Discipline Yourself and Your Children

Busy Mom’s Survival Guide Podcast Episode 020.
How peaceful our homes are hinges on how effectively we discipline our children.  There are a lot of things you can do as a mom to improve the way you discipline and help your children to respond better.  But it starts with you and it takes a lot of effort.

Indigo and Fletcher

During this podcast episode, I discuss seven P’s that I practice in my disciplining efforts.

The Seven P’s are:

  1. Personal
  2. Persistent
  3. Punishment fits the crime
  4. Preparation
  5. Prevention
  6. Practice
  7. Perpetual

Listener Questions:

Melissa – How do you effectively discipline your children in public? My boys made a huge scene in the grocery store today and I got loads of looks from other shoppers.

Debbie – what tips do you have when a kid who once was compliant, now fights the simplest things like brushing teeth, let alone getting school work done.

Danielle – How to handle whining when talking to the child about why they shouldn’t do whatever it is they’ve done.

Elizabeth – How to make a child who squeels/screams whether she is hurt or not and doesn’t even realize that she is doing it, how do you make her stop?

Patricia – What is the best approach when you are having a conversation with another adult and the child insists on interrupting?

 

Thanks for listening!  Tune in next week when I talk about how to give each child one on one attention.

 

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Please note: I reserve the right to delete comments that are offensive or off-topic.

  • Serenity

    What happens when another adult gives your child something you said no to? 

    For example:  If a child wants something and has a fit…parents don’t give into the fit but then the child convinces Auntie to get it for him/her later. 

    Of course if the other adult was aware the parents said no, the first step would be to have a discussion with the other adult.

    Would you confiscate the item (even if it’s just a small thing)?  Is that always the appropriate answer?  Is there a difference in punishment depending on age? 

    Also, what would you do if not only the child gets the item but makes a point of flaunting it in front of the parents pretty much in a ‘haha I got it anyhow’ kind of manner (yes, this happened)?

    In this instance specifically, I’m talking about a toddler-aged child.  Old enough to know better or too young to really understand? 

    Not my kid but it really made me wonder what I would do in that situation and I was a bit concerned when I realized I really didn’t know. 

    Oh and another question…what do you do with a kid who has ‘grass is always greener’ syndrome?  For example, if you buy your kid a brand new doll and as you’re walking out of the store she sees another kid with the exact same doll except it has different colored hair.  Now all of a sudden her new doll is worthless and now the only doll worth having is the other girl’s doll.

    I’d really appreciate any advice.  I don’t have kids but seeing these behaviors in other kids makes me realize I want to be prepared…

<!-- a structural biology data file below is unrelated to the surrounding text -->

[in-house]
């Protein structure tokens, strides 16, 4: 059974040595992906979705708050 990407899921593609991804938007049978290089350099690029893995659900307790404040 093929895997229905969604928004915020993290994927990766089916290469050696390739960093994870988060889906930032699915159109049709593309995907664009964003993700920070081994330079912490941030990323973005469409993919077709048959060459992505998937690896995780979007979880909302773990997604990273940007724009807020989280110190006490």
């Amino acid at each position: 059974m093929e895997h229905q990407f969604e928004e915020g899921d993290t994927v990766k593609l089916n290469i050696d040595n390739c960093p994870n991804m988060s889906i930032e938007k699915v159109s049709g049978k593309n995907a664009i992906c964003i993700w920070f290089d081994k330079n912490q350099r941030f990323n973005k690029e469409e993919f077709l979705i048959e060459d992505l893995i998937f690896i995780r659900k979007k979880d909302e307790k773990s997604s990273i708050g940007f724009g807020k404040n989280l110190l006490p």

• Sherry

    Good ideas you shared!  Wish I’d thought of the “interrupting” idea myself, when I had a child at home.  Being an “only” not interrupting was hard for her, as her dad and I thought everything she had to say (as a toddler) was worth stopping and listening too.  Bad habit we taught her there!

    • goatmilkstuff

      Sherry – that made me laugh.  I think so much of parenting is undoing the things that we didn’t realize we were doing. LOL

      PJ

  • Monicanofi

    I love this. Pete and I have really started making the “punishment” fit the crime. One son bothered me when I was working. I work from home, was on a conference call and he was BANGING on my door. Repeatedly. He knows this is not ok. He is seven. So, instead of taking away his Wii privilege, we took away his “playing in the basement” priviledge. My office is in the basement. We trusted him alone in the basement and he broke that trust. So, we took that option away for 5 days. It just makes sense. Thanks!

    • goatmilkstuff

      I LOVE it!!  What a great consequence – good for you!!

      PJ

  • goatmilkstuff

    I answered this comment a month ago, but it doesn’t look like my response ever got posted!  Sorry about that.

    For me, a lot of that would depend on the age of the child and the time period that was covered.  Assuming the child was old enough to understand that they were being manipulative, that item would be taken away.  Whether or not it was given back would depend on the reason that we said no to the item in the first place.

    As for the flaunting it, that is an attitude issue and needs to be dealt with it as a separate issue to the item.  The main goal is to discipline the child’s “heart” and that takes a while.  Some toddlers will understand and some won’t, it depends on the individual.

    As for the grass is always greener, that is a contentment issue and is really important and much easier if you start them young.  We’ve just never given the children everything they wanted even if we could afford to give it to them.  It’s a heart issue and needs to be started young and MODELED for them.  Do you always need the latest gadget? Are you happy with what you have or do you need bigger and better?  Most times, that attitude in a child is because the family is living it.

    Biggest thing to remember is to train them right when they’re young because to unteach something is very difficult.

    PJ